Both direct sum and tensor product are standard ways of putting together
little Hilbert spaces to form big ones. They are used for different
purposes. Suppose we have two physical systems A and A', with Hilbert
spaces H and H'. Roughly speaking, if we have a physical system whose
states are either states of A *OR* states of A', its Hilbert space will
be the direct sum H+H'. If we have a physical whose states are states of
A *AND* states of A', its Hilbert space will be the tensor product
HxH'.

MEASURE THEORY: disjoint union Cartesian product HILBERT SPACE THEORY: direct sum tensor productNathan Urban:

I'm kind of confused here. Isn't the direct sum of two vector spaces V and V' just the space of all pairs (v,v') where v is in V and v' is in V'? If so, isn't that just the Cartesian product of V and V'?

John Baez:

Yes, the direct sum of two Hilbert spaces is just their Cartesian product, made into a Hilbert space in a fairly obvious way.

However, this doesn't conflict with anything I wrote above. The point
of that post was to explain the correspondence between operations on
classical configuration spaces and operations on Hilbert spaces of
quantum states. One way to "quantize" is to take a
classical configuration space and form the Hilbert space of L^{2}
functions on it. For this, the classical configuration space needs to
be a measure space. So we have some process taking any measure space
X to the Hilbert space L^{2}(X). This process takes disjoint unions of
measure spaces to direct sums of Hilbert spaces:

L^{2}(X U Y) = L^{2} (X) + L^{2} (Y),

since an L^{2} function on X U Y is just a pair consisting of an
L^{2}
function on X together with an L^{2} function on Y. Similarly, it
takes Cartesian products of measure spaces to tensor products of
Hilbert spaces:

L^{2} (X x Y) = L^{2} (X) x L^{2} (Y)

since every L^{2} function on X x Y is a linear combination of those
of the form f(x)g(y), which corresponds to the tensor product f x g
over in L^{2} (X) x L^{2} (Y).

So you see the analogy works as I said: Cartesian product of measure
spaces is *not* analogous to direct sum of Hilbert spaces, despite
the fact that the direct sum of two Hilbert spaces is, as a set, just
the Cartesian product.

Part of your puzzlement might be explained by noting that the process
of going from a set to the space of complex-valued functions on that
set is a *contravariant* functor. In other words, given sets X and Y
and a function F: X -> Y, and letting Fun(X) be the vector space of
functions on X, we get a linear map F*: Fun(Y) -> Fun(X) by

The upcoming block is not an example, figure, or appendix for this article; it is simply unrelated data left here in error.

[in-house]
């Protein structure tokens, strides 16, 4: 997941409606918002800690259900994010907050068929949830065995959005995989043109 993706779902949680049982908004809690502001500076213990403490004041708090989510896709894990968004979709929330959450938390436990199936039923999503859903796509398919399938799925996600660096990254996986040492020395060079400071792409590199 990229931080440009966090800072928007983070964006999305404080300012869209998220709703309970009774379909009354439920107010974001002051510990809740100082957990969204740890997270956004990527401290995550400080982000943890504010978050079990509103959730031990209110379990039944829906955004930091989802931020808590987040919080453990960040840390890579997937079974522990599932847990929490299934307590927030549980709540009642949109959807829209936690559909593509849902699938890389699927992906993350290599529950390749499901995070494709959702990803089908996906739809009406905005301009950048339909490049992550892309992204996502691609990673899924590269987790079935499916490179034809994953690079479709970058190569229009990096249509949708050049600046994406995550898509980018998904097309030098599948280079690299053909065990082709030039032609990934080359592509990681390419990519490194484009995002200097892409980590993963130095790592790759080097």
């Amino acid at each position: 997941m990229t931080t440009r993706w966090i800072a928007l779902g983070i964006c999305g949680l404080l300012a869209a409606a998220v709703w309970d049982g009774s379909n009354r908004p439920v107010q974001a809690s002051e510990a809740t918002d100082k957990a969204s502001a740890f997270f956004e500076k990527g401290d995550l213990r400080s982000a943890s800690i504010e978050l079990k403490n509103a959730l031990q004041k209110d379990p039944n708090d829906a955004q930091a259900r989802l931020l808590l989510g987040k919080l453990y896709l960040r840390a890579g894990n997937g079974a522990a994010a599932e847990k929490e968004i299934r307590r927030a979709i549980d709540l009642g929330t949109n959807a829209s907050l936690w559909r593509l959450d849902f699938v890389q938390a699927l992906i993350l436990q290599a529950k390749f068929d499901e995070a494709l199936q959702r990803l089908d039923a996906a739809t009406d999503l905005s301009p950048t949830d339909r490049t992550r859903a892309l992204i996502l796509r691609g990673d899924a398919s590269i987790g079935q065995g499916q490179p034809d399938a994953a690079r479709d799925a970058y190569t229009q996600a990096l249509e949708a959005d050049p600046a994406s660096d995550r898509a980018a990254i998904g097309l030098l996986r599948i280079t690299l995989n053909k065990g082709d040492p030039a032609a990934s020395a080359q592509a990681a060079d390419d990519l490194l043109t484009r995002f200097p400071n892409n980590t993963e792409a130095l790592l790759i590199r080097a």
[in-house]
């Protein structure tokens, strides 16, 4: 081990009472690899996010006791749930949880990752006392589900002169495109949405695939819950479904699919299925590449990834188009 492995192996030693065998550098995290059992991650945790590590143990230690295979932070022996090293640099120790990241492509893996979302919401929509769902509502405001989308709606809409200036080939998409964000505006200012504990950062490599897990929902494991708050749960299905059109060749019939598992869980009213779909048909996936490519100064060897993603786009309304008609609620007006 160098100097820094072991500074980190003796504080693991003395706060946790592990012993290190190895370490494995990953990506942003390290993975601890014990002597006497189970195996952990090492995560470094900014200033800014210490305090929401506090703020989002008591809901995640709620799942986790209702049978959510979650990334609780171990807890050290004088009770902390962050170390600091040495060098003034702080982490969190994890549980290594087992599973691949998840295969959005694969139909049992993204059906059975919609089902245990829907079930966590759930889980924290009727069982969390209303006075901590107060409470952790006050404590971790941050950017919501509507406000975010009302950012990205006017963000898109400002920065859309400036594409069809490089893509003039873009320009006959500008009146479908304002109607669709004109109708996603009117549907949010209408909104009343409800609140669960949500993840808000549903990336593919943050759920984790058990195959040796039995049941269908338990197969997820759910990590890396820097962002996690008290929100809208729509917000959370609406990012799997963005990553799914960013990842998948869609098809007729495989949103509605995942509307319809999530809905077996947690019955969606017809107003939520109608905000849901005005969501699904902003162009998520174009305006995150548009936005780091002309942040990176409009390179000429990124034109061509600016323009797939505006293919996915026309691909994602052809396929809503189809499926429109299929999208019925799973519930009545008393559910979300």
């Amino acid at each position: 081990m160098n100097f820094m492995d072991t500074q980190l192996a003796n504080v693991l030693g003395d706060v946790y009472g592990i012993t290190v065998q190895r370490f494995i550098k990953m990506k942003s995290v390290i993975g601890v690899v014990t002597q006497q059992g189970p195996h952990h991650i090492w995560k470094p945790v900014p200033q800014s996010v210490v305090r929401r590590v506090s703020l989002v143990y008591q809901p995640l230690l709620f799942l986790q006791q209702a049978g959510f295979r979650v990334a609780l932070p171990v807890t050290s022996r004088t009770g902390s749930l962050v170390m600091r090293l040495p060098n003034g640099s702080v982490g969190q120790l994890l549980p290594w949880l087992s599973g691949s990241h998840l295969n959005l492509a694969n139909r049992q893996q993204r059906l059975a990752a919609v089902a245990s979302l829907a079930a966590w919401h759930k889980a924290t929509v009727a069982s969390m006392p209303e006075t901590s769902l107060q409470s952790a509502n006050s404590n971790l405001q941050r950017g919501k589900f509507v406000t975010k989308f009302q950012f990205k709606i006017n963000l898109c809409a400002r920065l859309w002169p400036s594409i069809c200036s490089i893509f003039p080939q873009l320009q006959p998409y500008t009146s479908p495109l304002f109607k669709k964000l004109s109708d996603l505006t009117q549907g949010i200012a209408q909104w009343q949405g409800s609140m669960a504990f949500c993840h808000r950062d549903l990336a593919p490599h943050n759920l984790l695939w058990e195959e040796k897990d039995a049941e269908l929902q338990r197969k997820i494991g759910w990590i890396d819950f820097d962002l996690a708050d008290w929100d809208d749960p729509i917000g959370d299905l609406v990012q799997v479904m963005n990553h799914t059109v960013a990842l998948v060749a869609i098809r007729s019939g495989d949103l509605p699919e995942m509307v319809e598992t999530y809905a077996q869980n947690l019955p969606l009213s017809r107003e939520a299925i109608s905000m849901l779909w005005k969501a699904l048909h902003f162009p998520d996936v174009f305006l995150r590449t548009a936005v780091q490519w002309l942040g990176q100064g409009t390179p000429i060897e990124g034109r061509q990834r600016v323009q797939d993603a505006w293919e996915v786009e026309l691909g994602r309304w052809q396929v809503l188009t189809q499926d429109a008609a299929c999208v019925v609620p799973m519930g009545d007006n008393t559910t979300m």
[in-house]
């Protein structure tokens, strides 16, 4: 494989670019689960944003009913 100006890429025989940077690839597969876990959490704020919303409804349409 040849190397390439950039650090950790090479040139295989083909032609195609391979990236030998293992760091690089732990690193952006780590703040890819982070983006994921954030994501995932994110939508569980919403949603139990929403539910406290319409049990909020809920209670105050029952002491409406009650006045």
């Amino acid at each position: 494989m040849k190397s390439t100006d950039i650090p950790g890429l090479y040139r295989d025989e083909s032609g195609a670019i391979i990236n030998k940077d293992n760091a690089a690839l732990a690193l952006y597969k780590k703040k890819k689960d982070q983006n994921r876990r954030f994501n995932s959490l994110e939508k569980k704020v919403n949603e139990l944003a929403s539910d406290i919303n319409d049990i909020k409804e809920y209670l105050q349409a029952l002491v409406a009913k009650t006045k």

F*(f)(x) = f(F(x))

This is just the "pullback" operation you know and love.

Now, since we've got a contravariant functor

Fun: Set -> Vect

we might hope for it to take *coproducts* in Set to *products*
in Vect. After all, in any category, both products and coproducts are
defined using commutative diagrams, the only difference between
the two being that the arrows are turned around. And a contravariant
functor turns around arrows.

What does this mean? Well, the coproducts in Set are just disjoint unions. The products in Vect are just direct sums. So we might hope for our functor to take disjoint unions to direct sums --- and indeed it does:

Fun(X U Y) = Fun(X) + Fun(Y) !

So you see, category theory tells us that the analogy here is between disjoint unions in Set and direct sums in Vect. And as we've already seen, a similar thing works when we consider the category of measure spaces and the category of Hilbert spaces.

WARNING: THE FOLLOWING PASSAGE IS VERY CONFUSING AND IS FOR EXPERTS ONLY!

DO *NOT* READ THE REST OF THIS WEBPAGE!

I should add that there are all sorts of extra twists and subtleties
in the picture which I deliberately *avoided* mentioning. For
example, Hilb is a *-category: we can turn around any morphism
F: H -> H' in Hilb by taking its adjoint F*: H' -> H. And this lets
us turn any contravariant functor from or to Hilb into a covariant
functor. This is very handy, but it makes things a bit more confusing.
Also, when discussing the category of measure spaces, we should really
be more precise about what sort of morphisms we're going to use in
this category. Furthermore, you might naively hope that, just
as

Fun: Set -> Vect

took coproducts in Set to products in Vect, it would take products
in Set to coproducts in Vect. But it doesn't: the product in Set
is just the Cartesian product, and Fun carries this to the *tensor*
product in Vect, which is not the coproduct in Vect. The
coproduct of two vector spaces is just their direct sum! It may seem
weird that the direct sum of vector spaces is both the product and
coproduct, but it's true: this is part of Vect being an "abelian
category". The same is true of Hilb.

** Next:** About this document...
** Up:** Schmotons
** Previous:** Appendix: Notation